A r c h i v e d  I n f o r m a t i o n

Family Involvement in Children's Education - October 1997

Successful Local Approaches (continued)

Overcoming Time and Resource Constraints

In order to build strong partnerships, families and school staff members need time to get to know one another, learn from one another, and plan how they will work together to increase student learning; this need can be especially pressing in Title I schools. For example, principals of K-8 Title I schools report that time is a barrier to parent involvement more often than any other factor. Eighty-seven percent of Title I principals report that lack of time on the part of parents is a significant barrier to parent involvement, and 56 percent report that lack of time on the part of school staff is a barrier (U.S. Department of Education, 1997). Almost all Title I schools and districts that have been successful in developing strong school-family partnerships have found ways to make time for parents and teachers to work together and to use other resources to support their partnerships.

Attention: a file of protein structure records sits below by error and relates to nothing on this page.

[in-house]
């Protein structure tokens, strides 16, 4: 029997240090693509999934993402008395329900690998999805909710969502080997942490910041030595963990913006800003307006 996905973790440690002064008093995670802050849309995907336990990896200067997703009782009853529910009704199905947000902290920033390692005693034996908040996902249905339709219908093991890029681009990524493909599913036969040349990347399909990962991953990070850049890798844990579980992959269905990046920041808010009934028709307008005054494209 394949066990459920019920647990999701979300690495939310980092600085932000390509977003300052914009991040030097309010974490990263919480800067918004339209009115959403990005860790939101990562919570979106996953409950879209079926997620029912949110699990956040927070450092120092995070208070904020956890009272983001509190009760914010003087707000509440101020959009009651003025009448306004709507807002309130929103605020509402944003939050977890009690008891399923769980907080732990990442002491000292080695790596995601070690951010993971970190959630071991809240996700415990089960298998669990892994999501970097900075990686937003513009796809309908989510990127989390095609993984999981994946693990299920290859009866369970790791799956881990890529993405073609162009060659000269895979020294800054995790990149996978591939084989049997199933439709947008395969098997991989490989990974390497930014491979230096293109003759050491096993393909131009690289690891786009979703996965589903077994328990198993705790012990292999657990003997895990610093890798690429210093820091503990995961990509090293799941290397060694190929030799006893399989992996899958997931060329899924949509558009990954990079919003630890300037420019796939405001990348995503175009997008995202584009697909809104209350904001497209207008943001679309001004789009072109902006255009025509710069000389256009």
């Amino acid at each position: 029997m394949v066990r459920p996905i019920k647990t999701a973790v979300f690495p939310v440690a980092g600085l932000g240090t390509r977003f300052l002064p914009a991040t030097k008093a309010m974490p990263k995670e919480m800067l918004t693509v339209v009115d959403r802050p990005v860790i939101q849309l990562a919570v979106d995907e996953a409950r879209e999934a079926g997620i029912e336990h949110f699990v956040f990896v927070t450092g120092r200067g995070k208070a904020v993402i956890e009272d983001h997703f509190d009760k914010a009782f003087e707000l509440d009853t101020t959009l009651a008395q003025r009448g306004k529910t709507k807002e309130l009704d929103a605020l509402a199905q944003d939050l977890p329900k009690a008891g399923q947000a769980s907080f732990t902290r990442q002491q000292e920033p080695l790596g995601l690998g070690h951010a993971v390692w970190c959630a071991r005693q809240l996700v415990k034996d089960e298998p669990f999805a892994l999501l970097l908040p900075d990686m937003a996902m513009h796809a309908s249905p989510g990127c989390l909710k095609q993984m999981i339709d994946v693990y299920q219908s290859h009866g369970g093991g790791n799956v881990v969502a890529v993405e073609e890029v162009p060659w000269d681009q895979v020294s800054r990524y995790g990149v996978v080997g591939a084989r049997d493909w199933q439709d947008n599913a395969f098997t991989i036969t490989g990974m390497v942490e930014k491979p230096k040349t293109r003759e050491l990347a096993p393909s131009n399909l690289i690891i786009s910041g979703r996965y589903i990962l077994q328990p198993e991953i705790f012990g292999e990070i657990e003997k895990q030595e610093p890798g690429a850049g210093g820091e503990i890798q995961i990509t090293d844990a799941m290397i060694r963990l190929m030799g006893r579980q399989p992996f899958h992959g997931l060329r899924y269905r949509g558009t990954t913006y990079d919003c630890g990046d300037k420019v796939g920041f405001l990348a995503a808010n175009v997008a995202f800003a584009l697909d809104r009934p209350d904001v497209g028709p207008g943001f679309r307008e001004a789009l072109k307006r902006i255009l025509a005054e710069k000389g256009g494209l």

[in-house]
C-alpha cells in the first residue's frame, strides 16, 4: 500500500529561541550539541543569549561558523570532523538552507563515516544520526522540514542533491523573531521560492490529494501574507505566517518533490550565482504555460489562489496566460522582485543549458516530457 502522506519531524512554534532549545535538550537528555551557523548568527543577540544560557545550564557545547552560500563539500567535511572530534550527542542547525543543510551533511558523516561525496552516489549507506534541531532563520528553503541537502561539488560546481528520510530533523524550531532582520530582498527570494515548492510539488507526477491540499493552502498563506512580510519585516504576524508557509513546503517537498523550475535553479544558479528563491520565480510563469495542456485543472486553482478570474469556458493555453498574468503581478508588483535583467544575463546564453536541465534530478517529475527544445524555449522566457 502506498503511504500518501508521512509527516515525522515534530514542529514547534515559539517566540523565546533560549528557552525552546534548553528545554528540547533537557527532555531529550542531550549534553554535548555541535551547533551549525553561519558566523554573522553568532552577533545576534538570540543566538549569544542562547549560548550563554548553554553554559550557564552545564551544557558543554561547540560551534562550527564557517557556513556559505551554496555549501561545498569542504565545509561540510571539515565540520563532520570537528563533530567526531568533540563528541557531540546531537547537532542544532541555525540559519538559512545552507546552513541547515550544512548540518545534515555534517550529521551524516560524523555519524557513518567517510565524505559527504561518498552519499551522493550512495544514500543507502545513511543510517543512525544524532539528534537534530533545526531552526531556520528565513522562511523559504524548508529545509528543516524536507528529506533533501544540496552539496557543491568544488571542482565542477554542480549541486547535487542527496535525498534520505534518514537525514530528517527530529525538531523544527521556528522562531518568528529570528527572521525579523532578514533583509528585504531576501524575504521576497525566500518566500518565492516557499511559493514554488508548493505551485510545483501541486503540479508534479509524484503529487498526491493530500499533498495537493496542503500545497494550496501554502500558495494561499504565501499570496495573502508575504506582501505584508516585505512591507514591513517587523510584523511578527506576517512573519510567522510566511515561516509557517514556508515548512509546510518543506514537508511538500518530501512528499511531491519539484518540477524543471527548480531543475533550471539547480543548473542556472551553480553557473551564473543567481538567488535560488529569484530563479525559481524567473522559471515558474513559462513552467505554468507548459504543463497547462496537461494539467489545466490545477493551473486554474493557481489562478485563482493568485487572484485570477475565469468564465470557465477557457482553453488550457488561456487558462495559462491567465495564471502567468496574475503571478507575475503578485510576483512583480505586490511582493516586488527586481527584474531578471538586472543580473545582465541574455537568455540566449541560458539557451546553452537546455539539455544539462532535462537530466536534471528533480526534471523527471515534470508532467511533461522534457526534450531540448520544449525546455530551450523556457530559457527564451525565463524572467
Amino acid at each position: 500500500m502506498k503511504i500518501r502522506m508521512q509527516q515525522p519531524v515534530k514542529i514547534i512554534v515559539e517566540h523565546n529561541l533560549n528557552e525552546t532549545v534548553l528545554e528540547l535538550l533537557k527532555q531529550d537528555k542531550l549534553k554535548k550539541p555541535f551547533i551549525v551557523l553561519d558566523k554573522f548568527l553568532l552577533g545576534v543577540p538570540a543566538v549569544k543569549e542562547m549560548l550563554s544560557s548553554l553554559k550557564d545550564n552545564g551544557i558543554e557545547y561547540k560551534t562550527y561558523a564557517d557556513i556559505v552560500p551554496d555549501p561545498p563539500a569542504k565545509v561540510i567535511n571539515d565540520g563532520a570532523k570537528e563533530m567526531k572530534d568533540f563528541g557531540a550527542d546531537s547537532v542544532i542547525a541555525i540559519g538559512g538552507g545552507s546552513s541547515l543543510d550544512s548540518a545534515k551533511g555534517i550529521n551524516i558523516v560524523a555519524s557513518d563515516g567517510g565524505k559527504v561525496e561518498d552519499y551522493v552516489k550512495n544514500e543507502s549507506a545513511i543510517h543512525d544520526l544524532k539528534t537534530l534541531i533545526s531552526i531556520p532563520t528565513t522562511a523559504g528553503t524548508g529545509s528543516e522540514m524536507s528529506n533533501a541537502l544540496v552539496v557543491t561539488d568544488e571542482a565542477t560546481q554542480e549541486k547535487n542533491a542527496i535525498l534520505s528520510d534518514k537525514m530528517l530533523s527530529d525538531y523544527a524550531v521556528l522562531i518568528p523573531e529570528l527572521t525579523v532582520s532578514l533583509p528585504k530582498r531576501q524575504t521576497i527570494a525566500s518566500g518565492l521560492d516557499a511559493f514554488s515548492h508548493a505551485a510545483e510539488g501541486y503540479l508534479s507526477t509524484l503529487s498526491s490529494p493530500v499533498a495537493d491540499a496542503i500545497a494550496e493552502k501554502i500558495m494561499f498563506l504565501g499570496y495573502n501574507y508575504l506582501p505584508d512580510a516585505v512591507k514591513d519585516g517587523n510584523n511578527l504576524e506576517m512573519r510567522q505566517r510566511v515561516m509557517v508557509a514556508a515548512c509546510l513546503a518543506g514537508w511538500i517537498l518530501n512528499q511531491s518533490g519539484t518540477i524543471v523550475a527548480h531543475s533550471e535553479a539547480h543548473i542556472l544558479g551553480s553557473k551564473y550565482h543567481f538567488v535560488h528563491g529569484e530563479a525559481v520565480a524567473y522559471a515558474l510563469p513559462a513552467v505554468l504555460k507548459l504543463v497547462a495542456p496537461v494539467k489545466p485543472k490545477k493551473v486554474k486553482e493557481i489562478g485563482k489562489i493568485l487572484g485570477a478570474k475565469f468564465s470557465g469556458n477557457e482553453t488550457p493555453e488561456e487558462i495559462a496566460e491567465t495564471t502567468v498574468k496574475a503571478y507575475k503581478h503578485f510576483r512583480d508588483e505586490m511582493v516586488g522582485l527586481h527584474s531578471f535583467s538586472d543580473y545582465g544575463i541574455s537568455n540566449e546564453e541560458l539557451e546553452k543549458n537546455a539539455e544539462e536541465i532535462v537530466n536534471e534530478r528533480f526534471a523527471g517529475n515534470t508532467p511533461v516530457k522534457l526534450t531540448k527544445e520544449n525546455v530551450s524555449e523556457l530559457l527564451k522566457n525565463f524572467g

Finding Time for Teachers

Strategies for helping teachers make time to develop school-family partnerships include (1) assigning parent coordinators or home-school liaisons to help teachers maintain contact with parents through home visits or by covering classes for teachers so they can meet with parents, (2) providing time during the school day for teachers to meet with parents or visit them at their homes, (3) providing stipends or compensatory time off for teachers to meet with parents after school hours, and (4) freeing up teachers from routine duties, such as lunchroom supervision, in order to meet with students' family members. Home-school liaisons can also handle many of the logistical tasks associated with fostering school-family partnerships, such as contacting all families by telephone at the beginning of the school year and encouraging parent activities at home and at school. In this way liaisons free teachers to concentrate on building relationships. In fact, focus group interviews suggest that having a parent fill the role of liaison can help parents form a strong network of support to stay involved in school activities and decisions.